Proper foot care is essential for people with type 1 diabetes. Patients with diabetes may be prone to neuropathy, peripheral artery disease and other related complications. Discover simple ways to take care of your feet that help you to avoid possible problems.
- Check your own feet daily prior to washing them. Make sure to use a mirror if you can not physically see the soles of your feet. Never pop blisters or do your own minor surgery. Keep your feet clean at all times. Wash and dry them each day. Use a mild soap and warm water. Pat them dry with a soft towel and never rub your feet. Dry properly between the toes. Make sure they are totally dry then apply lotion to help prevent cracking especially on the heel. Avoid putting lotion in the areas between your toes. Use powder between the toes to reduce perspiration.
- During routine medical examinations, take off your shoes and socks so the doctor can check your feet. They will check for cuts, sores, scratches, blisters, dry skin, redness, tenderness, hot spots, fungus, calluses, corns and ingrown toenails. Consult a special foot doctor called a podiatrist if you have problems or concerns.
- The best time to clip your toenails is after a bath or shower when they are the softest. Cut them straight across then smooth the edges with a nail file. Never cut your cuticles or the areas near the corners of your toes. A podiatrist can cut your toenails about every 3 months if you are anxious, have poor vision, decreased circulation or nerve problems. You are entitled to see a podiatrist if you have Medicare or a Medicare Advantage plan. You are also entitled to a new pair of diabetes friendly shoes each year thru your podiatrist.
- Always wears shoes or slippers and never go barefoot. Wear water shoes by the pool or at the beach and hard-soled slippers before bed. Have your feet measured to ensure your shoes fit properly. Stay away from shoes that could squeeze your feet including pointy toes and high heels. Break in new shoes by wearing them for just an hour or two each day until they feel comfortable. Stay away from open-toed shoes or sandals especially when your blood sugars are out of control since they maximize the potential for infections or injuries. Wear shoes that protect your feet from the weather conditions such as boots in the show or rain. Invest in special shoes if your doctor recommends them. Check inside your shoes before you slip into them to make sure there are no rough spots or foreign objects.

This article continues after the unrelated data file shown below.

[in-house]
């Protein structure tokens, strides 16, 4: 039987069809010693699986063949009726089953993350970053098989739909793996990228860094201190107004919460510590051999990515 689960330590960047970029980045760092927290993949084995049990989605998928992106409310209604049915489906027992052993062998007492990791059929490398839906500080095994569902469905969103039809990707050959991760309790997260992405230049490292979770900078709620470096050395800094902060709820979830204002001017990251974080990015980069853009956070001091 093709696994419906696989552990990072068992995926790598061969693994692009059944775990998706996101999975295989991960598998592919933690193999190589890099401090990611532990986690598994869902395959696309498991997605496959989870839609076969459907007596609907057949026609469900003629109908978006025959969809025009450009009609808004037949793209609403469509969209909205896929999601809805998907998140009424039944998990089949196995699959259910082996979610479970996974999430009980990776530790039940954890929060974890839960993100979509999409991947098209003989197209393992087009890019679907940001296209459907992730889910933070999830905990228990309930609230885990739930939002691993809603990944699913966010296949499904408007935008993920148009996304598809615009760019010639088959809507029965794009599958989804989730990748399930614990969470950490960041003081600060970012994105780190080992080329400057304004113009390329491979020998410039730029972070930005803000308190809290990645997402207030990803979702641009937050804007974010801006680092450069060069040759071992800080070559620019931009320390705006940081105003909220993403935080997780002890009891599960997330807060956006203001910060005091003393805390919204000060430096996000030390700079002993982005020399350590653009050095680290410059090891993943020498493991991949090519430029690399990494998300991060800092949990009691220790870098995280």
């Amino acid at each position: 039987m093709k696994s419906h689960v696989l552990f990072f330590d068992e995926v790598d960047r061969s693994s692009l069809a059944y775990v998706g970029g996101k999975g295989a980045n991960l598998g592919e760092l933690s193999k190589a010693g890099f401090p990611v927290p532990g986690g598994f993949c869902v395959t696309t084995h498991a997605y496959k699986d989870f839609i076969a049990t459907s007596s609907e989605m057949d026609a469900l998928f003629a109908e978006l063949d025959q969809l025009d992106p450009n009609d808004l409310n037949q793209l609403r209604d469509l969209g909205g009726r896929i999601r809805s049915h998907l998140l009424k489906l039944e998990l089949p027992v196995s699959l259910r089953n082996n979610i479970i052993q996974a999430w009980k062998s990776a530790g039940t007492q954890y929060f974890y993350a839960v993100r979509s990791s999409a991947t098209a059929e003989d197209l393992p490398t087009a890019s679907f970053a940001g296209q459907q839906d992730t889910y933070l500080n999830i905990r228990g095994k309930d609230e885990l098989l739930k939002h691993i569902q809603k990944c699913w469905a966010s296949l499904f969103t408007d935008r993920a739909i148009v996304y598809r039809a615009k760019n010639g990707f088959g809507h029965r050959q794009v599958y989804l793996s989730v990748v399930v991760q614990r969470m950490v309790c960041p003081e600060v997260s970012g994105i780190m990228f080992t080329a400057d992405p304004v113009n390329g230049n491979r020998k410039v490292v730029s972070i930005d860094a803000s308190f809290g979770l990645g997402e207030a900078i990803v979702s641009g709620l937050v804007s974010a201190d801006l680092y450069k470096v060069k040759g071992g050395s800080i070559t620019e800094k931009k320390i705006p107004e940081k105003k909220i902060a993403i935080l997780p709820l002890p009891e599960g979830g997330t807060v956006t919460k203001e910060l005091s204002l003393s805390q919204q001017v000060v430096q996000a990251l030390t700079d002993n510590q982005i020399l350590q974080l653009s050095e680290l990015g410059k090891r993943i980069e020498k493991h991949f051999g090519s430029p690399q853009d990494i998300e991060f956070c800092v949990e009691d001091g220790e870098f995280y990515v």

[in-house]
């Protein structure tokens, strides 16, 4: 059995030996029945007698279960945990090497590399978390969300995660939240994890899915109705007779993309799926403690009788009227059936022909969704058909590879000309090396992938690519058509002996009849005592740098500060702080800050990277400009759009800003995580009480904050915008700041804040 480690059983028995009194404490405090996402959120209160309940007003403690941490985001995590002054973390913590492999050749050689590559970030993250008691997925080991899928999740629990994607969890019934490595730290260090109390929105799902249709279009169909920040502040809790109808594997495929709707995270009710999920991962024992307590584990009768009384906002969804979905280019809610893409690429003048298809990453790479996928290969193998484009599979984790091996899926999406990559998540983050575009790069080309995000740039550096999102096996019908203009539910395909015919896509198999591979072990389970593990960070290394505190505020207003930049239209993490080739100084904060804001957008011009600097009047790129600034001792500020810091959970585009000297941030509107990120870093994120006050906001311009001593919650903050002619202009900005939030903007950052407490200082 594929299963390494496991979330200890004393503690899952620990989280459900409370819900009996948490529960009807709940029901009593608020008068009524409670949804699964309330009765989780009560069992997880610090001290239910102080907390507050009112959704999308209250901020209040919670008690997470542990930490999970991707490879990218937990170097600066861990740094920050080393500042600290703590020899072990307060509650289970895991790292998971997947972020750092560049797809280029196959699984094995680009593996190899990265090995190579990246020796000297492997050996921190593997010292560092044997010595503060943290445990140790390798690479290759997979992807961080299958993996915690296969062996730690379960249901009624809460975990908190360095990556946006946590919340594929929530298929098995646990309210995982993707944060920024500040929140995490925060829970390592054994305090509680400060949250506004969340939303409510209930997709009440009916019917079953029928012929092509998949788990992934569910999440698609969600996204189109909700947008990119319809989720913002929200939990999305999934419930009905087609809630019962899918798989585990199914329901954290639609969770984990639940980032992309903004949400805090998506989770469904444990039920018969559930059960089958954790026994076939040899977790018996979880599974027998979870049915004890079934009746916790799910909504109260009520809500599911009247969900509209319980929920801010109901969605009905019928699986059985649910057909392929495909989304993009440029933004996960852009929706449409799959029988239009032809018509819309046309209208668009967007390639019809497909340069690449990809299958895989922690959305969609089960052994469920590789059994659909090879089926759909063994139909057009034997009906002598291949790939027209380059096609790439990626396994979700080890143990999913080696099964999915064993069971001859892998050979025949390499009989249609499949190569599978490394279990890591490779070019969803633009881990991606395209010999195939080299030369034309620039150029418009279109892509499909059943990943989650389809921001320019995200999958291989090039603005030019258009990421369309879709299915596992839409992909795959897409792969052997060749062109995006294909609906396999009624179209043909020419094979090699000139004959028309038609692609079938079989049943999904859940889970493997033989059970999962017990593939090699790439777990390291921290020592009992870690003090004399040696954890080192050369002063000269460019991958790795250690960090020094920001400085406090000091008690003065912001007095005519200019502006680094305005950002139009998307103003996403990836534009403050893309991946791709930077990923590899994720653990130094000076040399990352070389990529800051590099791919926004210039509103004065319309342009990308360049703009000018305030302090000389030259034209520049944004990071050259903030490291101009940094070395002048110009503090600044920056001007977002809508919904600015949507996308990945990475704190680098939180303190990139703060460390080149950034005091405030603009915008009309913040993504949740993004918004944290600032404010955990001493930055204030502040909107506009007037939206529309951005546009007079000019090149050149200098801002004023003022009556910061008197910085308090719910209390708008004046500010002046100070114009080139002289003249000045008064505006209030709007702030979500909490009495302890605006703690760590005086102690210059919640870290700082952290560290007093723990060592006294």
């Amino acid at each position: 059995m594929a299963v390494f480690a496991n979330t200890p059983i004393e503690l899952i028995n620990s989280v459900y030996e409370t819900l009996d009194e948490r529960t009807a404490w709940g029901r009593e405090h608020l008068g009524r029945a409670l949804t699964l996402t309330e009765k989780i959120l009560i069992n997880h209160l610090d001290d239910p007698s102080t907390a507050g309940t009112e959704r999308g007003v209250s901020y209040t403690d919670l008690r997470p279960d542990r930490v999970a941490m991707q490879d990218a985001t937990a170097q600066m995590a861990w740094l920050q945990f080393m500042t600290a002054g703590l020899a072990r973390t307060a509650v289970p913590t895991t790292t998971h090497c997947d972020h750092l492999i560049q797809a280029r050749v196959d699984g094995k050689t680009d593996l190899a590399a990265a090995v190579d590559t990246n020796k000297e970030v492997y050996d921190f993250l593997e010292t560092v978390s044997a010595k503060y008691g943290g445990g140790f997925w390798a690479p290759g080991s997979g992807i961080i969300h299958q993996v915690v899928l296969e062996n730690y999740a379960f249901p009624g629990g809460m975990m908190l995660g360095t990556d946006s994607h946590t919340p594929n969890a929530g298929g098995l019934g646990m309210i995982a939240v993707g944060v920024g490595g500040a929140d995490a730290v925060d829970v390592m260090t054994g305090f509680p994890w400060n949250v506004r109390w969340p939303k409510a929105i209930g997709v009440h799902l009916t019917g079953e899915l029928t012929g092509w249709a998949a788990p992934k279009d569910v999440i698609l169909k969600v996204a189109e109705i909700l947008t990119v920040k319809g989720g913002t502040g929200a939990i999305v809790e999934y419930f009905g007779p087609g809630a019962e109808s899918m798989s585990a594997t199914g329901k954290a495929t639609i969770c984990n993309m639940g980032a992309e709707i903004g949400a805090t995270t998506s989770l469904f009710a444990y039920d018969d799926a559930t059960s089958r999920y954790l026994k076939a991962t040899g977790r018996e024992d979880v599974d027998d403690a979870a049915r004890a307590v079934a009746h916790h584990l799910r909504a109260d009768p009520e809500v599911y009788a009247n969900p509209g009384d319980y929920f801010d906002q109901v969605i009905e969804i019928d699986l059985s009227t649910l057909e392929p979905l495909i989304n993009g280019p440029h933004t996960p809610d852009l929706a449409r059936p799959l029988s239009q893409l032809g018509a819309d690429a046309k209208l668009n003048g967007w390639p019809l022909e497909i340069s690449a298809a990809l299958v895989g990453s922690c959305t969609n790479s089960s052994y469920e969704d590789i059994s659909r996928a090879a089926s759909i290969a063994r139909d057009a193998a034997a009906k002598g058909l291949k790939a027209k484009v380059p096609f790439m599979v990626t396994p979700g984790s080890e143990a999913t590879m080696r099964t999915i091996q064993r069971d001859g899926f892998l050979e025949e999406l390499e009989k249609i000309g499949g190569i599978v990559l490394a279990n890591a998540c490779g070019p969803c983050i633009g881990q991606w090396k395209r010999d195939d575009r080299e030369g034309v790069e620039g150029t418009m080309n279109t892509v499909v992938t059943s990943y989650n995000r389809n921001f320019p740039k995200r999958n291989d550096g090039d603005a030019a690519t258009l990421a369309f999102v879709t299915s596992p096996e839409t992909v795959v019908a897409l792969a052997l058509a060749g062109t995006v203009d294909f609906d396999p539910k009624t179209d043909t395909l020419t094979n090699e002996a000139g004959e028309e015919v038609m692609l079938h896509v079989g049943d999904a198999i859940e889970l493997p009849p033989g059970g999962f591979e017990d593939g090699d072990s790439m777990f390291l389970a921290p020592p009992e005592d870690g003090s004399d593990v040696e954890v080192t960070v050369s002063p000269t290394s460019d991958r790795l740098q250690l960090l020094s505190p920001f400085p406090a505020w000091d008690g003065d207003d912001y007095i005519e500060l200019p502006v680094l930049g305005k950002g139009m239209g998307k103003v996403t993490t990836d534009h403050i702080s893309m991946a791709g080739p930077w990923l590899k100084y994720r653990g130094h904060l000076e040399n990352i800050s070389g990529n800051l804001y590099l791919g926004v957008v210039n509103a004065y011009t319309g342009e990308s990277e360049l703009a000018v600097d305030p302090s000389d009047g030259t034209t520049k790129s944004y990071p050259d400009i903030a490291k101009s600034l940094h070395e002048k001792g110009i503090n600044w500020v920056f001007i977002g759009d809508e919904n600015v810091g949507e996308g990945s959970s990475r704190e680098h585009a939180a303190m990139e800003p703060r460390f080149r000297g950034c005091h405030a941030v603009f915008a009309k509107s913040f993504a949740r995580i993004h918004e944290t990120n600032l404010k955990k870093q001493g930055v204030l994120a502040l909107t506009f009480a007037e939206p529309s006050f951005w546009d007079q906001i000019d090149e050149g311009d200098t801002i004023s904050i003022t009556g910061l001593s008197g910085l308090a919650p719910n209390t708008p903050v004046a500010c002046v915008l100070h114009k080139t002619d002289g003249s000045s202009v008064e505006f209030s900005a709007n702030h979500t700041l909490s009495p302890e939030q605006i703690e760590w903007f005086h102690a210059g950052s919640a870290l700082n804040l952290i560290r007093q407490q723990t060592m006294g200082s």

- Change your socks each day and consider wearing comfortable diabetic socks and diabetic shoes. Wear your usual socks when you try on shoes. Stay away from tight socks that could restrict your circulation and cause additional problems when you have diabetic neuropathy. Get socks made from natural fibers such as wool and cotton. A material blend helps wick away perspiration.
- Always wear the proper shoes for exercising, such as running shoes when you go walking or jogging. Never exercise with open cuts or sores. Consult with your doctor to find out what type of exercise might be appropriate while your feet heal.
- Foot complications are common for people with diabetes and self-care is essential. Complications may include bunions, ulcers, foot deformities and the fungal infection referred to as athlete’s foot. Poor circulation can lead to damaged blood vessels with reduced blood flow to your feet. This can lead to ulcerations and more. Certain fungi and bacteria thrive on the high blood sugar levels and infections can break down the skin. Neuropathy can reduce the sensation in your feet making you unable to notice pressure or pain. Remember to check your feet carefully each day and schedule at least an annual foot examination.
We depend on our feet to help us get around. Pay attention to your feet each day to avoid complications and keep them healthy. Your feet will serve you well with the right care and treatment.
Latest posts by ADW Diabetes (see all)
- Summer Skin Care with Diabetes - June 28, 2017
- Make a Commitment to Fitness - April 5, 2017
- What May Cause Your Muscle Aches and Pains When You Have Diabetes? - April 3, 2017